Cricket News: ICC Pleased With Recent Pakistan Cricket Board (PCB) Decisions
Pakistan Cricket, which has been hit by bad news ever since the Lahore terrorist attacks on the Sri Lankan team (2009),
finally has something to cheer about, after the ICC gave a nod of approval to the Pakistan Cricket Board’s efforts towards curbing corruption in the country’s cricket.
Recently, the Pakistan Cricket Board has taken drastic steps towards improving its anticorruption practices, after facing tough criticism from the International Cricket Council.
This month, the ICC warned the Pakistan Cricket Board over its lack of control over corruption in the country’s cricket infrastructure. The message from the ICC was loud and clear: either get your act together or face a ban from
The Pakistan Cricket Board was given a 30-day ultimatum to sort things out and report back to the International Cricket Council’s task force. This task force is basically assigned the job of bringing cricket back to Pakistan.
ICC CEO Haroon Lorgat said: “We are encouraged by the excellent progress reported and also the willingness of the Pakistan Cricket Board to embrace the ICC recommendations, however we can never be complacent nor distracted in our
determination to tackle corruption.”
As advised by the International Cricket Council, the Pakistan Cricket Board has introduced a revised code of conduct with strong emphasis on anticorruption which has been signed by all the Pakistani players before leaving for the
series in the UAE against South Africa (starting from the 26th of October).
Pakistan Cricket Board has also set up an Integrity Committee, aiming to find ways to move forward after the spot-fixing fiasco, deal with the ICC’s recommendations and address issues of corruption and doping, which have disgraced
Pakistan cricket in the past. This committee comprises of several senior officials of the cricket board including the flamboyant chairman Ijaz Butt, Chief Operating officer Wasim Bari, team manager Intikhab Alam and director of international cricket Zakir
The PCB (Pakistan Cricket Board) has also been told to implement education programs for the players, and a process to deter and detect corrupt elements within the game, whether they are players, officials, agents or any other individual.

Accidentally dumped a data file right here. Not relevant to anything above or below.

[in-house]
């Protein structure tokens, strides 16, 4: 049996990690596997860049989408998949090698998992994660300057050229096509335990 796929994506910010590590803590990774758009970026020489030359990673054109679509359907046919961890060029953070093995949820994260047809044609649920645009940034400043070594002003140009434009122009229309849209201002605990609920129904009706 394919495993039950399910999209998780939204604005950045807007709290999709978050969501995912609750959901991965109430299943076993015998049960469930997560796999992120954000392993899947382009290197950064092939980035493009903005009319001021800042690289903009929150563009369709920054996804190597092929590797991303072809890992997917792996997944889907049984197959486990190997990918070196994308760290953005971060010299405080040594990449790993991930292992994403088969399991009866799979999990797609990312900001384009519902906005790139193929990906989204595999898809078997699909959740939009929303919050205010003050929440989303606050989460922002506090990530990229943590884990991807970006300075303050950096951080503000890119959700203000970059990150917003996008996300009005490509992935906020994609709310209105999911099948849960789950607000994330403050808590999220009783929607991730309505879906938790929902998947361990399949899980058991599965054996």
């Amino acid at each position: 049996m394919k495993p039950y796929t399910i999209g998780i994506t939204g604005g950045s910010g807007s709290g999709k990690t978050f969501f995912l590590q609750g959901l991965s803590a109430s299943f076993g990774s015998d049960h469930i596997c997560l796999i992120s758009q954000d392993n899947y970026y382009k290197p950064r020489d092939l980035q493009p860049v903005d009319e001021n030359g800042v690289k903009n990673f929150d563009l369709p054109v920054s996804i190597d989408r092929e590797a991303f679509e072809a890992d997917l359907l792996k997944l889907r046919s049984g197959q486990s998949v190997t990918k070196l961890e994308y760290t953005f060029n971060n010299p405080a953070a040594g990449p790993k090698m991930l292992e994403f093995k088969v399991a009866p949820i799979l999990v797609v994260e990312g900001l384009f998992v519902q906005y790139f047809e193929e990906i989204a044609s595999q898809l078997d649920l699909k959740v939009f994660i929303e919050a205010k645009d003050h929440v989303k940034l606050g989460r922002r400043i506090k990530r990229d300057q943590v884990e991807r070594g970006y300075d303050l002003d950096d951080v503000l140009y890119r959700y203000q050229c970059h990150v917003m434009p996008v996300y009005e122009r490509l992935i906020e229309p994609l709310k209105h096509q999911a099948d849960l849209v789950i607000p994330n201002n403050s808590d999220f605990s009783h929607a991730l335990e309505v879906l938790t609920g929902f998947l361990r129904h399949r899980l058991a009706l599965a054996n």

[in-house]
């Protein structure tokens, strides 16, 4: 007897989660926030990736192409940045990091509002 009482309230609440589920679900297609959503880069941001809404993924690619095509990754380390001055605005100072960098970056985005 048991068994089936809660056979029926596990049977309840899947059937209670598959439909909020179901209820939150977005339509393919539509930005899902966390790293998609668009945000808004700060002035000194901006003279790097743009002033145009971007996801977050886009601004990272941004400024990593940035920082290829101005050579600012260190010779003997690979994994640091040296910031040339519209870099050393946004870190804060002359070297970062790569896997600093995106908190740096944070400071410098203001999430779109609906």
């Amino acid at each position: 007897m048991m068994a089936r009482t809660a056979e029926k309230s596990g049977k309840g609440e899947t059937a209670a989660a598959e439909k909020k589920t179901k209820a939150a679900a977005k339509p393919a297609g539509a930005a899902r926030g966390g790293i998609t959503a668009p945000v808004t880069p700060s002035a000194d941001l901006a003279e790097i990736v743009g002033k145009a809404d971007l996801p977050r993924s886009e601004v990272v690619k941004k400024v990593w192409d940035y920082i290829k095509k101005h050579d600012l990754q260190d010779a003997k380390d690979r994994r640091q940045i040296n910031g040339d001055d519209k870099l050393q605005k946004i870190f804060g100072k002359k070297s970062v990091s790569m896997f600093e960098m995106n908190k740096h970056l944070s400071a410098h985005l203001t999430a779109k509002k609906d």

Haroon Lorgat reiterated the ICC’s recommendations to other cricket boards for eliminating corruption in cricket. He urged the member boards to review player contracts and introduce appropriate clauses to ensure that players comply
with anticorruption rules and regulations.
Earlier this summer in England, three major Pakistani players (captain Salman Butt, Mohammad Amir and Mohammad Asif) were accused of match-fixing, after which the PCB had to face the firing guns of the ICC.
Pakistan Cricket Board immediately barred the trio from taking part in the remaining games of the series, but no official investigation was launched. The Scotland Yard, investigating the case, was given full access to the players,
and the players were clearly instructed to cooperate with the Yard.
The board was severely criticized for their handling (or lack thereof) of the spot-fixing debacle, as initially the board took a backseat and let the Pakistan High Commission do all the talking, which backfired both at home and
in England. Further investigations revealed that the Pakistani players were totally unaware of the anticorruption protocol laid out by the ICC. It’s the job of the country’s cricket board to educate its players about the anticorruption rules chalked out by
the Cricket’s governing body.
Consequently, the Pakistan Cricket Board was not up to speed in educating the players, which can be assumed as one of the reasons for the players being oblivious towards anticorruption practices.
One can hope that with the recent changes by the PCB in its approach towards corruption, the country’s cricket is finally heading in the right direction.